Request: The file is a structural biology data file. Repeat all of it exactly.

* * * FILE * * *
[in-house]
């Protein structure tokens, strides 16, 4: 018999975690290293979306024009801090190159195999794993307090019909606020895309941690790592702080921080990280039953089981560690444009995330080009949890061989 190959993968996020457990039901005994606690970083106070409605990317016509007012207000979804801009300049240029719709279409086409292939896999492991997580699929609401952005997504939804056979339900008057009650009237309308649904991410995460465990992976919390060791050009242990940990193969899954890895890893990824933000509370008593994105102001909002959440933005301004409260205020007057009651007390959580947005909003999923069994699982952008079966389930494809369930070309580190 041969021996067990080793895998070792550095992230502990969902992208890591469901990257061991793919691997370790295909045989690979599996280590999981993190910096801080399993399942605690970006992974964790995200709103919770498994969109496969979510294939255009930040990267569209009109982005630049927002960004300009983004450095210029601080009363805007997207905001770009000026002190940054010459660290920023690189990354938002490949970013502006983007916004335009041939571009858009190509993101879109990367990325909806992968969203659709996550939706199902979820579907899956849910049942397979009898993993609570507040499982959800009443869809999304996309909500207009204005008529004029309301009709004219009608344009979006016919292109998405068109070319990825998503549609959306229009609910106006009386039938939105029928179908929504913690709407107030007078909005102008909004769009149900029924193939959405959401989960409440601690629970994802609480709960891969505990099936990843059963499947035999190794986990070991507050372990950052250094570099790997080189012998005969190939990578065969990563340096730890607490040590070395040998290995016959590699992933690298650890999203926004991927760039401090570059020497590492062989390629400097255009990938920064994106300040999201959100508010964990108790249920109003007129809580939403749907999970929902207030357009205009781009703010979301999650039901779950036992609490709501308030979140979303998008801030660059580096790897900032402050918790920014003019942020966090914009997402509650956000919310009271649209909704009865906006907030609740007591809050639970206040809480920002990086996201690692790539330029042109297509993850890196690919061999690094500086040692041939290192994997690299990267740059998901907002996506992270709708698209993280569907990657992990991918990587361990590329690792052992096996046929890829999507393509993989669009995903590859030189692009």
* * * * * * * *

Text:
[in-house]
């Protein structure tokens, strides 16, 4: 018999975690290293979306024009801090190159195999794993307090019909606020895309941690790592702080921080990280039953089981560690444009995330080009949890061989 190959993968996020457990039901005994606690970083106070409605990317016509007012207000979804801009300049240029719709279409086409292939896999492991997580699929609401952005997504939804056979339900008057009650009237309308649904991410995460465990992976919390060791050009242990940990193969899954890895890893990824933000509370008593994105102001909002959440933005301004409260205020007057009651007390959580947005909003999923069994699982952008079966389930494809369930070309580190 041969021996067990080793895998070792550095992230502990969902992208890591469901990257061991793919691997370790295909045989690979599996280590999981993190910096801080399993399942605690970006992974964790995200709103919770498994969109496969979510294939255009930040990267569209009109982005630049927002960004300009983004450095210029601080009363805007997207905001770009000026002190940054010459660290920023690189990354938002490949970013502006983007916004335009041939571009858009190509993101879109990367990325909806992968969203659709996550939706199902979820579907899956849910049942397979009898993993609570507040499982959800009443869809999304996309909500207009204005008529004029309301009709004219009608344009979006016919292109998405068109070319990825998503549609959306229009609910106006009386039938939105029928179908929504913690709407107030007078909005102008909004769009149900029924193939959405959401989960409440601690629970994802609480709960891969505990099936990843059963499947035999190794986990070991507050372990950052250094570099790997080189012998005969190939990578065969990563340096730890607490040590070395040998290995016959590699992933690298650890999203926004991927760039401090570059020497590492062989390629400097255009990938920064994106300040999201959100508010964990108790249920109003007129809580939403749907999970929902207030357009205009781009703010979301999650039901779950036992609490709501308030979140979303998008801030660059580096790897900032402050918790920014003019942020966090914009997402509650956000919310009271649209909704009865906006907030609740007591809050639970206040809480920002990086996201690692790539330029042109297509993850890196690919061999690094500086040692041939290192994997690299990267740059998901907002996506992270709708698209993280569907990657992990991918990587361990590329690792052992096996046929890829999507393509993989669009995903590859030189692009």